Shockingly, half of all people admitted to hospital with a stroke will have lost control of their bladder. A third of these people will experience loss of bowel control. For many people, loss of toilet control is a very sensitive and personal issue and some people may feel like they have lost their dignity. Though incontinence can initially be stressful and upsetting, these problems are often resolved with time. It is useful to be aware of the reasons why people develop incontinence after a stroke in order to feel more in control of the problem.
Why do people develop incontinence after a stroke?
If you are experiencing incontinence after suffering from a stroke, you are certainly not alone. Often, a stroke can damage the part of the brain that controls your bladder and bowel. Therefore, it makes sense that if you are not fully conscious of your surroundings, you may wet or soil yourself without realising it. As with other after-effects, it may take the time to recover. Similarly, lack of control over your movement and actions may mean you are not always able to get there in time. The same may be true if you have communication difficulties and cannot make yourself understood in time, resulting in frequent accidents and embarrassing leaks.
Being less mobile than usual can often make you much more prone to constipation, which in turn may cause continence problems. You may not be able to eat or drink as much as usual and as a result may be undernourished and dehydrated. More surprisingly, medicines including those commonly prescribed after a stroke can have an impact on bladder or bowel control. For instance, medicines called diuretics, which may be taken to help lower your blood pressure may initially affect bladder control. If you suffered from mild continence problems before your stroke, this is likely to have be made worse by any lengthy period in bed. It is also likely for stroke victims to suffer from bladder infections during any period of delayed urination, which can cause temporary incontinence.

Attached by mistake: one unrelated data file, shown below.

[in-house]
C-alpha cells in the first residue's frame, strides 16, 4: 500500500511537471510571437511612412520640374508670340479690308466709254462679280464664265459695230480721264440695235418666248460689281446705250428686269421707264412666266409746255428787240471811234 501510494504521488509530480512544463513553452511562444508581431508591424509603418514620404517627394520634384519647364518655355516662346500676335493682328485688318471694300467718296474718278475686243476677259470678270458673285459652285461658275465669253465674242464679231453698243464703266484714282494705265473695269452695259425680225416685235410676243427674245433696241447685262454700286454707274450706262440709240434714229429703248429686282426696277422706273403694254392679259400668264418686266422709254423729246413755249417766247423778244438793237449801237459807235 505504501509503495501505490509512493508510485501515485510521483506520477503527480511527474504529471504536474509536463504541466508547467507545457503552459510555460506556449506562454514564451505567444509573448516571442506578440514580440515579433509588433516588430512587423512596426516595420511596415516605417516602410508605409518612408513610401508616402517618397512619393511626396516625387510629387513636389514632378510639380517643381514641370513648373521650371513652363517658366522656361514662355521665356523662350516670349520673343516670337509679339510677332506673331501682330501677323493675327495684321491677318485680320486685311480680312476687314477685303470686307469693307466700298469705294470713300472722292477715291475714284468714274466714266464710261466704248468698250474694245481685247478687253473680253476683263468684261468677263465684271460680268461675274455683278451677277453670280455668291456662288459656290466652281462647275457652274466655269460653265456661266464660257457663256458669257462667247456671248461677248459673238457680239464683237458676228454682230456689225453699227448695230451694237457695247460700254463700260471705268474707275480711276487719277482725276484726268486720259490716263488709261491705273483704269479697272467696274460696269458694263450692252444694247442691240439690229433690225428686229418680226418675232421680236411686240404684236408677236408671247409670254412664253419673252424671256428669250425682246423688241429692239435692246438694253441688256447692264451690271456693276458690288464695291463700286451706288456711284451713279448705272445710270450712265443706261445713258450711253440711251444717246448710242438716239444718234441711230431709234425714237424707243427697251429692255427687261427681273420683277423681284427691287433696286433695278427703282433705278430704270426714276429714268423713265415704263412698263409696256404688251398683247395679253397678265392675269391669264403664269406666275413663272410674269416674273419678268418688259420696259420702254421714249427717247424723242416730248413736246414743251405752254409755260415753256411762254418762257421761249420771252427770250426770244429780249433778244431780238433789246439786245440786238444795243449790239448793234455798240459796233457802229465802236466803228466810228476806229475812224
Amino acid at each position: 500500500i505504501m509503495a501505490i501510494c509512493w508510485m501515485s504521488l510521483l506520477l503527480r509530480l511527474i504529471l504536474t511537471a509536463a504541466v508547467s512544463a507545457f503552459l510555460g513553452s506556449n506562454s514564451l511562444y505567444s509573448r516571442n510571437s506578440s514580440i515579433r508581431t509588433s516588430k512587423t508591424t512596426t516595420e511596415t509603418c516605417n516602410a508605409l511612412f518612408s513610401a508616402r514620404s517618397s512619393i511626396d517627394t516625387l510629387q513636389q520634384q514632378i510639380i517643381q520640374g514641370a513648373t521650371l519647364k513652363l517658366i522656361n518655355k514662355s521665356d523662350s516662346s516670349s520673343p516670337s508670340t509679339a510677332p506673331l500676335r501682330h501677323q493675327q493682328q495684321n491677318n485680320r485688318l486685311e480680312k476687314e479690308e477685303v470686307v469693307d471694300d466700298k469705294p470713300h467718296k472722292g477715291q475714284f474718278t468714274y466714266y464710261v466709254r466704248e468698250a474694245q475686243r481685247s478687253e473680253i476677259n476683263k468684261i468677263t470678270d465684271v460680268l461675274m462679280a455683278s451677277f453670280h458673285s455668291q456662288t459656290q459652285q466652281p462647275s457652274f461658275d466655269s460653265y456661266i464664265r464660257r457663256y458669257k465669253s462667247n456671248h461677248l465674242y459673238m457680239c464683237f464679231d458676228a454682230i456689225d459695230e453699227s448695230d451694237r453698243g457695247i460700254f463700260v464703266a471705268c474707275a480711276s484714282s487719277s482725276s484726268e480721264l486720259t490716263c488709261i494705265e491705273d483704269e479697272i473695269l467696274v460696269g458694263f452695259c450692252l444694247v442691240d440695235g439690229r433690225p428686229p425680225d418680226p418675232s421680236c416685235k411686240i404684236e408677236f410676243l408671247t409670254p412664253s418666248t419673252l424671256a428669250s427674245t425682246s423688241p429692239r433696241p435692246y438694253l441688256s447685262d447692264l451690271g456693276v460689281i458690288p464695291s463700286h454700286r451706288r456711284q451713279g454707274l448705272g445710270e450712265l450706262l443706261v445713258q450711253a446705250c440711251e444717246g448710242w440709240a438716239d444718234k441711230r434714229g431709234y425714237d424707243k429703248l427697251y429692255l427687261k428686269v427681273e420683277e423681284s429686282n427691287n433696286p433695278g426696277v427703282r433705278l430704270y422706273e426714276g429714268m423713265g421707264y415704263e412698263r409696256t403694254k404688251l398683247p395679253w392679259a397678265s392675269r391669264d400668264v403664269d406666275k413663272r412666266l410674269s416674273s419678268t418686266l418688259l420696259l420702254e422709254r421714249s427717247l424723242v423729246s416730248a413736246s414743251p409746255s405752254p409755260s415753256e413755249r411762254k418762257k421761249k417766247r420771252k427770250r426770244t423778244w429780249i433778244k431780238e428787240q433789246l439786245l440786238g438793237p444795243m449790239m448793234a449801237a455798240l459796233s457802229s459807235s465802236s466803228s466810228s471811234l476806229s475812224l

What are the common types of incontinence that occur after a stroke?
The common types of incontinence are likely to occur after you have suffered a stroke:
- Frequency – the need to pass urine more frequently than normal
- Urgency – feeling a sudden, urgent and uncontrollable need to pass urine. Often there is not enough time to get to the toilet, resulting in an accident
- Nocturnal incontinence – wetting the bed while asleep
- Overflow incontinence – where the bladder leaks due to being too full. This can be due to a loss of feeling in your bladder, or difficulty in emptying your bladder effectively (urine retention)
- Stress incontinence – small amounts of urinary leakage when putting pressure on the bladder such as when coughing or laughing. This usually happens because the muscles in the pelvic floor or urethral sphincter are weak or damaged
- Functional incontinence – caused when the physical effects of a stroke impede mobility or make it difficult to unfasten clothes in time to use the toilet
- Reflex incontinence – passing urine without realising it. This happens when a stroke has affected the part of the brain that senses and controls bladder movement
Incontinence treatment professionals
There are a number of health professionals who can help you improve your incontinence after dealing with a stroke. Health professionals that you can reach out to for treatment include the following:
- Continence Nurse Advisors. Continence advisors can recommend useful toileting aids and equipment, teach you good bladder and bowel habits and provide exercises and strategies to help.
- Physiotherapists. Physiotherapists can help with your walking and how to get to the toilet or on and off a commode. They can also give you exercises to strengthen your pelvic floor muscles. These are the muscles you use when ‘holding on’ before going to the toilet.
- Doctors and GPs. A Doctor or GP with knowledge of incontinence treatment can change any medications that could be making your incontinence worse.
- Urologists. Urologists are Doctors who specialise in problems of the urinary system and can help to improve your bladder health and control.
- Occupational therapists. Occupational therapists can help you to find the right toilet aids and equipment and ensure your clothing is easy to undo. They may also recommend foods and the right amount of fluid to help you with your bladder and bowel movements.
- Speech pathologists. Speech pathologists help with ways to communicate when you need to go to the toilet.
In addition to seeking professional help for your side effects of a stroke, it is vital to invest in the correct incontinence products and mobility aids to help you manage your condition with dignity. Shop our range of incontinence pads and pants here.